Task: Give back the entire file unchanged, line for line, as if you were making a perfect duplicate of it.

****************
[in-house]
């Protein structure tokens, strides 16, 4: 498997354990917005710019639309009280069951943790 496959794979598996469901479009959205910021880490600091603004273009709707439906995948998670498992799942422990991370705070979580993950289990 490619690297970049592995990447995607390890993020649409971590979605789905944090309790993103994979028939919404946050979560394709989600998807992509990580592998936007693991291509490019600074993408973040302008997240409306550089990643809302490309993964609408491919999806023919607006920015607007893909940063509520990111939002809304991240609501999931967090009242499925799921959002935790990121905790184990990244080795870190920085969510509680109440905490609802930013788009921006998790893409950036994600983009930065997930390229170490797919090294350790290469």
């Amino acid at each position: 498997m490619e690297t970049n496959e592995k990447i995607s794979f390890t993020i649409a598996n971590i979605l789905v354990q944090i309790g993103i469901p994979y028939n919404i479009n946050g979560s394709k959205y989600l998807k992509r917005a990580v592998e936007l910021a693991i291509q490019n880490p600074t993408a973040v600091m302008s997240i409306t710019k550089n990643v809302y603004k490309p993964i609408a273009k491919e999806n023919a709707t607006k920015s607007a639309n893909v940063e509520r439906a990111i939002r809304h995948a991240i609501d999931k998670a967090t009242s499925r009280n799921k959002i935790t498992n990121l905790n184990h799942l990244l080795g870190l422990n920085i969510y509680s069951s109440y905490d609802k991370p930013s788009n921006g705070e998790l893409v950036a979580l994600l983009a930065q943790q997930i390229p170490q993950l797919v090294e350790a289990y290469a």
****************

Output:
[in-house]
């Protein structure tokens, strides 16, 4: 498997354990917005710019639309009280069951943790 496959794979598996469901479009959205910021880490600091603004273009709707439906995948998670498992799942422990991370705070979580993950289990 490619690297970049592995990447995607390890993020649409971590979605789905944090309790993103994979028939919404946050979560394709989600998807992509990580592998936007693991291509490019600074993408973040302008997240409306550089990643809302490309993964609408491919999806023919607006920015607007893909940063509520990111939002809304991240609501999931967090009242499925799921959002935790990121905790184990990244080795870190920085969510509680109440905490609802930013788009921006998790893409950036994600983009930065997930390229170490797919090294350790290469």
């Amino acid at each position: 498997m490619e690297t970049n496959e592995k990447i995607s794979f390890t993020i649409a598996n971590i979605l789905v354990q944090i309790g993103i469901p994979y028939n919404i479009n946050g979560s394709k959205y989600l998807k992509r917005a990580v592998e936007l910021a693991i291509q490019n880490p600074t993408a973040v600091m302008s997240i409306t710019k550089n990643v809302y603004k490309p993964i609408a273009k491919e999806n023919a709707t607006k920015s607007a639309n893909v940063e509520r439906a990111i939002r809304h995948a991240i609501d999931k998670a967090t009242s499925r009280n799921k959002i935790t498992n990121l905790n184990h799942l990244l080795g870190l422990n920085i969510y509680s069951s109440y905490d609802k991370p930013s788009n921006g705070e998790l893409v950036a979580l994600l983009a930065q943790q997930i390229p170490q993950l797919v090294e350790a289990y290469a």